Similarly to Darwin’s theories on biological evolution, language has been evolving since its onset. Darwin theorized that biological evolution was driven by a directional force- survival of the fittest. The corollary in language has often been believed to be an innate desire for humans and other communicators to make the language as clear and concise as possible. That being said, linguists admittedly lack significant and consistent evidence that their proposed directional force is the cause for the evolution.
An example of the ambiguous nature of defining the evolution of language comes in the shift of usage from clearness to clarity. In the last century, the usage has entirely shifted in the favor of clarity. By one metric, clarity is more efficient, requiring only seven characters compared to clearness’ nine characters. However, clarity is a more difficult word for beginner and intermediate English speakers, since it is not a standard conjunctional derivative of clear. This would suggest that language evolves to become as concise as possible. Counterexamples of this proposed evolution come in the shift in usage from wove to weaved and smelt to smell. These suggest the opposite effect, rather than staying the course, the most concise possible past-tense conjugation, they shifted to an easier to learn and more universally understood form of the word and ignored the increased pronunciation time. And then to confuse the situation more, in the same period that clearness shifted to clarity, dived shifted to dove, and wove shifted to weave.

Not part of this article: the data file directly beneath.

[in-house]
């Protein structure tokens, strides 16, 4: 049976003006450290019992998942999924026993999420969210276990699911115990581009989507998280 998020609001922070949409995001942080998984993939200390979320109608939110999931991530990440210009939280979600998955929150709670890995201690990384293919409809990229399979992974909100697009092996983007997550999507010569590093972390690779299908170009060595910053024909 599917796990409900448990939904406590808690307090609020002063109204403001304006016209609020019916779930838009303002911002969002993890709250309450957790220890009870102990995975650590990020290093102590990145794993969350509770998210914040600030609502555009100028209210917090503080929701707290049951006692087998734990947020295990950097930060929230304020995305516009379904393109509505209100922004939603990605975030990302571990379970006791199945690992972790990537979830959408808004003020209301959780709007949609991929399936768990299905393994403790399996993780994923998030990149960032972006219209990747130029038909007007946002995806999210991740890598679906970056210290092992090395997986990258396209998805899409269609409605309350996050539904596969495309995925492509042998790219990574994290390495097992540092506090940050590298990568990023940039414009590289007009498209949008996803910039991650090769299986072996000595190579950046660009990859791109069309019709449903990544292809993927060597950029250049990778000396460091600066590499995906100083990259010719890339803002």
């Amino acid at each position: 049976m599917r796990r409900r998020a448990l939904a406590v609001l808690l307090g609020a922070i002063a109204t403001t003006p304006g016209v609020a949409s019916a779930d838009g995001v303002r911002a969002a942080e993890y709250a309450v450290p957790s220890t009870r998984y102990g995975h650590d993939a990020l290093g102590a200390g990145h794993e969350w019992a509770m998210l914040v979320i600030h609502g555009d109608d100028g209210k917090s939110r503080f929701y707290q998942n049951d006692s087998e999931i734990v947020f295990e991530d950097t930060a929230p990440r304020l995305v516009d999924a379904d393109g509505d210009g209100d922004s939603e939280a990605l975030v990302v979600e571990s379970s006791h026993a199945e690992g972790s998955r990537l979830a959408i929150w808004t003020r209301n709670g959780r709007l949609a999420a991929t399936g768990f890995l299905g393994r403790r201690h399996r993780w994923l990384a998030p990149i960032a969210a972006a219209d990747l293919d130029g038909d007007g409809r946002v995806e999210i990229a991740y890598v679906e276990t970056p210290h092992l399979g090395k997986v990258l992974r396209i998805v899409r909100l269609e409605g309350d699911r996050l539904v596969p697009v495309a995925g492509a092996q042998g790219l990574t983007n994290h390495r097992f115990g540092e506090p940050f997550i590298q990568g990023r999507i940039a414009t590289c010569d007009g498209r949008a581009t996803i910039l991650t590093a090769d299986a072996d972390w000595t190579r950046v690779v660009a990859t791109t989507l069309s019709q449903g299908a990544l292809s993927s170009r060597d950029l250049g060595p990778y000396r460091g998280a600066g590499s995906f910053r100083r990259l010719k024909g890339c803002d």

These situations led to some linguists abolishing the theory of directional forces in favor of that of drift. They believe that language is driven by individual changes, often randomly motivated, rather than one clear, enveloping goal that biological evolution offers. All in all, charting the evolution of language is a work in progress and unlike biological evolution lacks a clear overarching goal.